Though the city of Philadelphia has not shut down the camp (as of the end of July), it is clear that may soon change, demands notwithstanding. Mike Dunn, a spokesperson for the city, said July 7, “We have been negotiating with the leaders of the camp for the past several weeks to try to arrive at a cooperative resolution in which the camp disbands voluntarily by mid-July and everyone there has a plan.” He added, “We have also let the leaders of the camp know that it cannot go on indefinitely. We are prepared to impose a timeline this week if needed. We are prepared to offer the services that people need and want and to use this situation as a starting point for reforms that will take longer to achieve.” In fact, organizers rallied supporters and publicity to resist a rumored July 17 move by the city to clear them out. The day came and went, and the camp remained.
Still, the residents of the Parkway encampment are in a tenuous position, considering the fact that one of the camp’s defining characteristics from the beginning has been its self-reliance — premised on its rejection of both assistance and meddling from the city or from established nonprofits. Alex Stewart says, for the first two days, the camp allowed outreach workers to come in. “The only thing they offered people was granola bars and water,” he says. “We have plenty of that. They couldn’t offer shelter.”
Tara Taylor echoes that sentiment. “It’s not because we don’t want the services,” she says. “It’s because the services being offered aren’t sufficient, they aren’t rendered in a way that’s humane, and folks don’t want to be gaslighted that this is supposed to help them, when it’s not.”
The right to exist without harassment from police and the right to permanent housing are among the demands of camp residents. (Cory Clark/NurPhoto via Getty Images)
To be fair, the scale of homelessness in major U.S. cities exceeds the ability of most city governments to do much about it without significant federal help. It is a problem that affects not just those already living on the streets, but a much larger group of low-income workers who have seen the affordability of cities decline drastically over the past two decades and who now find themselves perpetually just one unlucky month away from losing their housing. According to the National Low Income Housing Coalition, there are only 29 affordable housing units for every 100 very low-income households in the Philadelphia area, and three-quarters of very low-income households are classified as “severely” cost-burdened, meaning they spend more than half their income on housing. Until affordable housing construction measures units in the tens of thousands, the city will continue to play host to a large pool of residents who know they could realistically wind up homeless with few options for rescue.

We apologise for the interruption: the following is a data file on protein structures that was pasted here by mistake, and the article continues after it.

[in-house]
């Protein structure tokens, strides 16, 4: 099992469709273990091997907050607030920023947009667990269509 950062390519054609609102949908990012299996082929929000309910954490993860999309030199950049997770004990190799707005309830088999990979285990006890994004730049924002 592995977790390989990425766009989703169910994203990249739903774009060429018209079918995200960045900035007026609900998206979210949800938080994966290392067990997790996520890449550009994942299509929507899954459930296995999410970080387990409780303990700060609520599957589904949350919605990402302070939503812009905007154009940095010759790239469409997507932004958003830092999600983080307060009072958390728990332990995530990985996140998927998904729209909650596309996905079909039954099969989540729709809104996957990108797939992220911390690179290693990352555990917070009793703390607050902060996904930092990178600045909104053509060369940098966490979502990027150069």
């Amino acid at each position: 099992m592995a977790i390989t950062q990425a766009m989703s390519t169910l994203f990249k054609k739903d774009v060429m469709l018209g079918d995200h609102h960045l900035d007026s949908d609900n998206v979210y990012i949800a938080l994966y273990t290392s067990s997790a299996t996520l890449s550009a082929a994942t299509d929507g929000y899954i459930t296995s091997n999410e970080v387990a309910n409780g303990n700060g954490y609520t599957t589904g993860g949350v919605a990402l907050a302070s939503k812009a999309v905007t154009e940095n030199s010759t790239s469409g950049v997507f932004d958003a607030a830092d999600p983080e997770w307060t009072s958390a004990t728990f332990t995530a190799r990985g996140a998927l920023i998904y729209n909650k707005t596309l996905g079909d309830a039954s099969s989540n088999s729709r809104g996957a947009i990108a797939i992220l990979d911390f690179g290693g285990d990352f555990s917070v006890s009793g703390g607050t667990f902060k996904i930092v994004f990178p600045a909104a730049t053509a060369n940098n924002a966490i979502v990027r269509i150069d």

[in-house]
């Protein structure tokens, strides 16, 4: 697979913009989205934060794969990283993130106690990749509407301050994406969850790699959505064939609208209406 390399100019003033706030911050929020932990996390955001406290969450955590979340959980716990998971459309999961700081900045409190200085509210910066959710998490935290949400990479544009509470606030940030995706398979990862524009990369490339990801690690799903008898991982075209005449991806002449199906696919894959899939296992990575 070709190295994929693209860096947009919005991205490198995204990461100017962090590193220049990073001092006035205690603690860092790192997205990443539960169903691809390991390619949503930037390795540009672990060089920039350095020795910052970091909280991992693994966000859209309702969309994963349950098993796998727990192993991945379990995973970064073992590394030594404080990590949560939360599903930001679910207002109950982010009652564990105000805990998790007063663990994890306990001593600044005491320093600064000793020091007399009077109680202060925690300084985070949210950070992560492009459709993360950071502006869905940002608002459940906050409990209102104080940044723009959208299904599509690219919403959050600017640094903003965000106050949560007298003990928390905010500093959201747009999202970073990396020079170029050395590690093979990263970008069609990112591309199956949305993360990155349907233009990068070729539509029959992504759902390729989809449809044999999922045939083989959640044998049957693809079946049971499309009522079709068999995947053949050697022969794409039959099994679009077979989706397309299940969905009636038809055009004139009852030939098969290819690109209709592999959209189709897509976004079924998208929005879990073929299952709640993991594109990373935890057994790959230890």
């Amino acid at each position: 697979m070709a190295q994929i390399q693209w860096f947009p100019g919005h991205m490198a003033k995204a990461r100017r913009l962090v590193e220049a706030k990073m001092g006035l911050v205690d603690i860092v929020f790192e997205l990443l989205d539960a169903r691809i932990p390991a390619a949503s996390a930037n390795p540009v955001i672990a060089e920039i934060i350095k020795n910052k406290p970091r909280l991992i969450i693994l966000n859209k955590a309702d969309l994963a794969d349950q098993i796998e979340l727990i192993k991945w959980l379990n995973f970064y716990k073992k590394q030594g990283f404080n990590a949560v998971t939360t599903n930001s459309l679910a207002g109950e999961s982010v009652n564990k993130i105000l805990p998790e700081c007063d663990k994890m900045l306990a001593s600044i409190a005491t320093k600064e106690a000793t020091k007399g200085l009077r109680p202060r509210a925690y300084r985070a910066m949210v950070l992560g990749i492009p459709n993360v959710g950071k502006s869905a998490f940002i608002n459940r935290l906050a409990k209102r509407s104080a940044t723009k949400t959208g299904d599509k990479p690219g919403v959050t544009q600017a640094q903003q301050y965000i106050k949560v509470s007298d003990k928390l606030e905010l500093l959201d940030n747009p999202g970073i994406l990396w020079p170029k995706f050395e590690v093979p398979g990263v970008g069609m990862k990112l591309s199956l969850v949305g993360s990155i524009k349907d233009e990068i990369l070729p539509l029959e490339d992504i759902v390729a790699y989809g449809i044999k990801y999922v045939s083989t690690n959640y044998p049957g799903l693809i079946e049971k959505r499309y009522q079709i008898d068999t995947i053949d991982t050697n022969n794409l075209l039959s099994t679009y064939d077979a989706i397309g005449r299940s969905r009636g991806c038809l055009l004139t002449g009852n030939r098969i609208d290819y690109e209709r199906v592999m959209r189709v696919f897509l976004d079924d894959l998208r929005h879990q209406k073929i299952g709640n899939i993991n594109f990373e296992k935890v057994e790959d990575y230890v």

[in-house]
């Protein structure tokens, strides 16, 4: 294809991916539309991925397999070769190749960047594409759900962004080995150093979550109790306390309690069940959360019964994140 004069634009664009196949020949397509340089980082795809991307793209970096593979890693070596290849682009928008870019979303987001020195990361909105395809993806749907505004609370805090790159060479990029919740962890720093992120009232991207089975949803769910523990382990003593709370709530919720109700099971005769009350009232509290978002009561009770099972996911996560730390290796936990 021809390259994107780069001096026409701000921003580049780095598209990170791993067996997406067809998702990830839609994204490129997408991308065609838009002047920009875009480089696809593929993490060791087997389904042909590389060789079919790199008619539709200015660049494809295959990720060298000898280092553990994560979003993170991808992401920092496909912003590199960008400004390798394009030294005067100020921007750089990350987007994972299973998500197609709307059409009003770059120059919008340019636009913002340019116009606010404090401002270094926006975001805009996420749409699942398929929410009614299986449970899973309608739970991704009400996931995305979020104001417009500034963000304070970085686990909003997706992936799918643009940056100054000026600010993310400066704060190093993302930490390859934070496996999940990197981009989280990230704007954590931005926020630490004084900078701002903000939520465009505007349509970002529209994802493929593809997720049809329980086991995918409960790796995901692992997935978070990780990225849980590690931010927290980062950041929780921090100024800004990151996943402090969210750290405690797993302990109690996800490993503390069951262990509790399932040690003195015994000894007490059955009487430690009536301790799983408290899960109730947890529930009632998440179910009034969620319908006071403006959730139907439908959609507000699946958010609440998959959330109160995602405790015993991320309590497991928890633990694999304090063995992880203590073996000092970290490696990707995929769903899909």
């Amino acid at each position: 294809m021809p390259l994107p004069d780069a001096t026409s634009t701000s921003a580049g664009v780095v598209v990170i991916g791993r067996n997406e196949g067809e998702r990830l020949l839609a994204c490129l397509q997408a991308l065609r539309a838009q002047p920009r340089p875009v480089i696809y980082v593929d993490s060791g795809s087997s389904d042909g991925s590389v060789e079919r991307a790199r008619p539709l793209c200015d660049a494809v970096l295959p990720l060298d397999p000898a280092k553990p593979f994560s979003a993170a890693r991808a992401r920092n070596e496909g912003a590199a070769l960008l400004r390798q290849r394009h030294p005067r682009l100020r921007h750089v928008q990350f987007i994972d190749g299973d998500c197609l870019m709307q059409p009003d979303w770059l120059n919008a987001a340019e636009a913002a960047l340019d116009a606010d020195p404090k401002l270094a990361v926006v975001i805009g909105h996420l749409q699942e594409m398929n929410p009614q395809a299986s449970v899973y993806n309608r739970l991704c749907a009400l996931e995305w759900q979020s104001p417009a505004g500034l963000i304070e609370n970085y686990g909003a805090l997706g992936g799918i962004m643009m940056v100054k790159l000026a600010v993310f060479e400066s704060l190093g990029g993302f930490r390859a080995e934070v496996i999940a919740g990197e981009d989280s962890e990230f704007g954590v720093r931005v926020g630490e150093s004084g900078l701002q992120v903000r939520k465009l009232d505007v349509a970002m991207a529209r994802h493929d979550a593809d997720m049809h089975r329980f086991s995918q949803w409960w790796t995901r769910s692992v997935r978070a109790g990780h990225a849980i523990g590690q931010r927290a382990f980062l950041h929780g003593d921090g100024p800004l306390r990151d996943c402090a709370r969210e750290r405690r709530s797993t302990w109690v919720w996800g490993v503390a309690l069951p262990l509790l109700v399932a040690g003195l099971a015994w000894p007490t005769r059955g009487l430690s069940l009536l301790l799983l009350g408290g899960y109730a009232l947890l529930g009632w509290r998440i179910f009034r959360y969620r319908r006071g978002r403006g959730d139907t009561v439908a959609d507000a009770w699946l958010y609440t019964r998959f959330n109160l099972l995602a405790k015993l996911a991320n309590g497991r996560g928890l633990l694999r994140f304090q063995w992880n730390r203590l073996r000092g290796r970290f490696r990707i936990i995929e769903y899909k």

America is in the midst of a pandemic and a global economic catastrophe. Millions have become unemployed through no fault of their own. The emergency eviction moratoriums that were put in place after the coronavirus struck are already expiring, and the emergency federal unemployment payments that have kept countless people afloat expired in late July, with Congress still debating their renewal. We are at the precipice of a nationwide eviction crisis with no real plan. The concrete achievement in Philadelphia — the creation and maintenance of a camp with tangible resources for hundreds of a city’s most vulnerable and needy people — is not a full remedy for homelessness, but it is an example of what a handful of dedicated, radical people can do in the midst of what feels like allencompassing decay of our social safety net. As much as we are living through chaos, we are also living in a time of opportunity for activists everywhere.
Adam Gottlieb, an activist and an organizer around homelessness in Chicago, says the pandemic has made the day-to-day work of homeless outreach much more difficult. “It’s really hard to practice any form of public health safety protocols under these conditions,” he says. “ ‘Shelter in place,’ by definition, requires shelter. It’s a non-starter for people living on the streets.”
Still, he agrees the ongoing crises have made conditions “much more favorable” to radical social justice organizing of all stripes. The Black Lives Matter uprisings have inspired many activists to be bold. Gottlieb sees the Philadelphia encampment’s militant commitment to self-sufficiency and its prickliness about outside control as a reaction against universal problems with how ostensibly helpful institutions often treat the homeless.
“They end up relating to people as powerless victims who can’t do anything for themselves,” he says. “It becomes a destructive spiral.”
The activists in Philadelphia say they are determined to avoid that trap. But the city’s patience with their experiment is running short. For now, the community survives. And the people in it, who are not usually given control of their own lives, have at least one more day at Lakay Nou.
During the sunny midday hours in June, a tall, skinny young man named Don sits down on a bench on the side of Parkway, a block away from the encampment, where he has been staying. He says he is looking for God, but all the churches are closed. He wears a disposable paper mask over another cloth mask. He sits out here as time passes slowly.
“Imagine you’re a fish,” he says, “and coronavirus is the bowl. And God puts you in the bowl. Now, how are you gonna feel? Trapped.”